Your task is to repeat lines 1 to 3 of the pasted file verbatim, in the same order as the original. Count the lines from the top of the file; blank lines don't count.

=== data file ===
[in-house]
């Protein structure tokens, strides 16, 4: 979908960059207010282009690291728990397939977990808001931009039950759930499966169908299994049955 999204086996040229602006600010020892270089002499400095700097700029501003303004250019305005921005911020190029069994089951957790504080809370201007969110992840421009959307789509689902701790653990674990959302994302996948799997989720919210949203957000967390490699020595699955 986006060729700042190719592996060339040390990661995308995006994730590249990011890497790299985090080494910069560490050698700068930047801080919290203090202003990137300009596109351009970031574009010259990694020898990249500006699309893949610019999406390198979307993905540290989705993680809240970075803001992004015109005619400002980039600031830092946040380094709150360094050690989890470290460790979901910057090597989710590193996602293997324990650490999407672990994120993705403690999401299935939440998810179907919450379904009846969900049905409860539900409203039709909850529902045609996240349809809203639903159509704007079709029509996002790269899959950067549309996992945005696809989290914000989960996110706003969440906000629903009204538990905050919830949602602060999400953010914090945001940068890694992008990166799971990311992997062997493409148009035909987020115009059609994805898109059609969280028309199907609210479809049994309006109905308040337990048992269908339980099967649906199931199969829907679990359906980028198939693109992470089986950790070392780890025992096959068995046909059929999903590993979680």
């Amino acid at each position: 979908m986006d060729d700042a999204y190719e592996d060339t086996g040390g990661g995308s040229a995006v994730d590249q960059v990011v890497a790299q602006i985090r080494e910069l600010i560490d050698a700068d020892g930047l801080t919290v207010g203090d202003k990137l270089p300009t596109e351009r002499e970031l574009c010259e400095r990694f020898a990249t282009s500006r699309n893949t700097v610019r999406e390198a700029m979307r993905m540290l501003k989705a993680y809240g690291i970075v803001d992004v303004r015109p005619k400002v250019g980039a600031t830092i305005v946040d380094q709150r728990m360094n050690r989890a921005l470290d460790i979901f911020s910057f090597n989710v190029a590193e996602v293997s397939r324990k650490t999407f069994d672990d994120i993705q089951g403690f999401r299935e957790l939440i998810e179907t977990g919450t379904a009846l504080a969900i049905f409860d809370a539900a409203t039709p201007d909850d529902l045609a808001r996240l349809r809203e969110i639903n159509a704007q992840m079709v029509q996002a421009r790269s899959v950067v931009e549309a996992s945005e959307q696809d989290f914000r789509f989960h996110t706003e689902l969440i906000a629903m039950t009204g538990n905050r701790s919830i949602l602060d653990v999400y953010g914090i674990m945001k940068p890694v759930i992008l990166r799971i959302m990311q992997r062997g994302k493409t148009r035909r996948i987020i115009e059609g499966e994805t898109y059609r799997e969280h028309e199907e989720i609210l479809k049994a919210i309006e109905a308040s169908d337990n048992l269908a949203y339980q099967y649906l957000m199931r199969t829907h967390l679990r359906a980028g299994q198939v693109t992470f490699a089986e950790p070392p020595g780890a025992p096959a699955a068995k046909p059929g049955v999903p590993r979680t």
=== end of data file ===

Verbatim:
[in-house]
């Protein structure tokens, strides 16, 4: 979908960059207010282009690291728990397939977990808001931009039950759930499966169908299994049955 999204086996040229602006600010020892270089002499400095700097700029501003303004250019305005921005911020190029069994089951957790504080809370201007969110992840421009959307789509689902701790653990674990959302994302996948799997989720919210949203957000967390490699020595699955 986006060729700042190719592996060339040390990661995308995006994730590249990011890497790299985090080494910069560490050698700068930047801080919290203090202003990137300009596109351009970031574009010259990694020898990249500006699309893949610019999406390198979307993905540290989705993680809240970075803001992004015109005619400002980039600031830092946040380094709150360094050690989890470290460790979901910057090597989710590193996602293997324990650490999407672990994120993705403690999401299935939440998810179907919450379904009846969900049905409860539900409203039709909850529902045609996240349809809203639903159509704007079709029509996002790269899959950067549309996992945005696809989290914000989960996110706003969440906000629903009204538990905050919830949602602060999400953010914090945001940068890694992008990166799971990311992997062997493409148009035909987020115009059609994805898109059609969280028309199907609210479809049994309006109905308040337990048992269908339980099967649906199931199969829907679990359906980028198939693109992470089986950790070392780890025992096959068995046909059929999903590993979680």
């Amino acid at each position: 979908m986006d060729d700042a999204y190719e592996d060339t086996g040390g990661g995308s040229a995006v994730d590249q960059v990011v890497a790299q602006i985090r080494e910069l600010i560490d050698a700068d020892g930047l801080t919290v207010g203090d202003k990137l270089p300009t596109e351009r002499e970031l574009c010259e400095r990694f020898a990249t282009s500006r699309n893949t700097v610019r999406e390198a700029m979307r993905m540290l501003k989705a993680y809240g690291i970075v803001d992004v303004r015109p005619k400002v250019g980039a600031t830092i305005v946040d380094q709150r728990m360094n050690r989890a921005l470290d460790i979901f911020s910057f090597n989710v190029a590193e996602v293997s397939r324990k650490t999407f069994d672990d994120i993705q089951g403690f999401r299935e957790l939440i998810e179907t977990g919450t379904a009846l504080a969900i049905f409860d809370a539900a409203t039709p201007d909850d529902l045609a808001r996240l349809r809203e969110i639903n159509a704007q992840m079709v029509q996002a421009r790269s899959v950067v931009e549309a996992s945005e959307q696809d989290f914000r789509f989960h996110t706003e689902l969440i906000a629903m039950t009204g538990n905050r701790s919830i949602l602060d653990v999400y953010g914090i674990m945001k940068p890694v759930i992008l990166r799971i959302m990311q992997r062997g994302k493409t148009r035909r996948i987020i115009e059609g499966e994805t898109y059609r799997e969280h028309e199907e989720i609210l479809k049994a919210i309006e109905a308040s169908d337990n048992l269908a949203y339980q099967y649906l957000m199931r199969t829907h967390l679990r359906a980028g299994q198939v693109t992470f490699a089986e950790p070392p020595g780890a025992p096959a699955a068995k046909p059929g049955v999903p590993r979680t």